Document Type

Research Poster

Publication Date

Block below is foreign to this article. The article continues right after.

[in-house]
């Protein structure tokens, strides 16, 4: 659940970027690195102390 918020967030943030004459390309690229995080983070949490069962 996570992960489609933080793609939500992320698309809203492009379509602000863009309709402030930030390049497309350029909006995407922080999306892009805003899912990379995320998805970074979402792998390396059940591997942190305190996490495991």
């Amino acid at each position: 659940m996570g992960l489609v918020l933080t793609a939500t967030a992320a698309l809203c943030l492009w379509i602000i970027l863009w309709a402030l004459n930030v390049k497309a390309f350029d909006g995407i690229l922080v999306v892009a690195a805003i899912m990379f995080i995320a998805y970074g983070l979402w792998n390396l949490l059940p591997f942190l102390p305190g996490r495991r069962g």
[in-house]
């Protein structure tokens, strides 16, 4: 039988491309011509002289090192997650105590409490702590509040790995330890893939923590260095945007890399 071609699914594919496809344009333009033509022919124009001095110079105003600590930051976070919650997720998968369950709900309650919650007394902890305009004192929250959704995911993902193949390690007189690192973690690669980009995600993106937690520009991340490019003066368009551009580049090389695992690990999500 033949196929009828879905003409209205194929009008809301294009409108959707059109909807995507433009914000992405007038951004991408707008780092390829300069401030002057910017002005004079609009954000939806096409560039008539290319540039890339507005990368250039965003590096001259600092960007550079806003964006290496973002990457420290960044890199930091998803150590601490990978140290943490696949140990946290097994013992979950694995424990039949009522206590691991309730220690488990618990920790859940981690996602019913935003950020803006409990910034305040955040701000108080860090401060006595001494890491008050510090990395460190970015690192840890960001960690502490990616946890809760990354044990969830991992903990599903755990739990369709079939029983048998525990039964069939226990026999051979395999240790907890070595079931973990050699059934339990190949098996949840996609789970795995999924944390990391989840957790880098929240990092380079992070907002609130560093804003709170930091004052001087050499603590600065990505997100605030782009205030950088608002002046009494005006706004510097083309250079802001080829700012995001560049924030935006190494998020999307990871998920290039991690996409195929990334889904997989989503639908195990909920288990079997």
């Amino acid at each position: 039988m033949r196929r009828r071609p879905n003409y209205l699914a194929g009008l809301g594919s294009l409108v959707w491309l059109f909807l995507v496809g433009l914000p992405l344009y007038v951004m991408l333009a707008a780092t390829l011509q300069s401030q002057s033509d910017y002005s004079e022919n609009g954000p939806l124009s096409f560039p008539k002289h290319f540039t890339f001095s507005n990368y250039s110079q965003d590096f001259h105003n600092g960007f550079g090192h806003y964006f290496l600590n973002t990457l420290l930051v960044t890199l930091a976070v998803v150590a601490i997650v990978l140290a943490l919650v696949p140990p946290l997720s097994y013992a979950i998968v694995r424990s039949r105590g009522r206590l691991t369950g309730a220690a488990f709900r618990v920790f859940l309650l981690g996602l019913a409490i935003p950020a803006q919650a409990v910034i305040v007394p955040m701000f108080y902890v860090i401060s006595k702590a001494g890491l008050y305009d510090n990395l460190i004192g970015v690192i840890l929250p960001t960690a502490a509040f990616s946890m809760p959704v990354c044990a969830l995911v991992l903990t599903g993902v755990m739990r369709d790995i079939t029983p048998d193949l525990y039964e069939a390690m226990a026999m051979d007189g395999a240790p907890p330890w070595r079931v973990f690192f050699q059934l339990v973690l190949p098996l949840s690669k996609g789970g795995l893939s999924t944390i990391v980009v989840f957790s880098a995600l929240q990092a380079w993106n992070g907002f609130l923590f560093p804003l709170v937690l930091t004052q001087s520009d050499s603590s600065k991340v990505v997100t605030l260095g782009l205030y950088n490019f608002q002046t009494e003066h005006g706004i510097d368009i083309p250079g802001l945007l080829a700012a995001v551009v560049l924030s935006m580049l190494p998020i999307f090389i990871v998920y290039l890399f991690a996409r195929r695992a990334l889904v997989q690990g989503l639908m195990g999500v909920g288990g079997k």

Fire is a common natural disaster that effects Southern California. Combined with recent chronic drought, there has been an increase in the damage and frequency of these fires in recent years. Three chaparral species are common to the Pepperdine campus: Malosma laurina, Ceanothus spinosus, and Ceanothus megacarpus. The survival of these native species is essential because they are indicators for the changes that are occurring in our local ecosystem and provide further implications of how our ecosystem responds to natural disaster. Seedling recruitment and resprouting are mechanisms these chaparral species use to reestablish postfire. Postfire data have been recorded from these species since 1986 at the same study site at Pepperdine (Site 3). Through this experiment, I wanted to determine how the Woolsey fire affected these plants. I did this by using twenty-one 1x1 meter quadrats, and observing over 300 burned individuals of both C. spinosus and M. laurina at three different sites. When compared to postfire 1996 and 2008, I found that each specie experienced significant decline in seedling recruitment. I also recorded the lowest postfire resprout success in both C. spinosus (21%) and M. laurina (42%) ever seen at Pepperdine University. In addition, we observed a local extinction of Ceanothus megacarpus, as there was no seedling recruitment found. This study highlights the detriment of increasing fire frequency on native chaparral species at Pepperdine University's campus, as well as throughout the Santa Monica Mountains.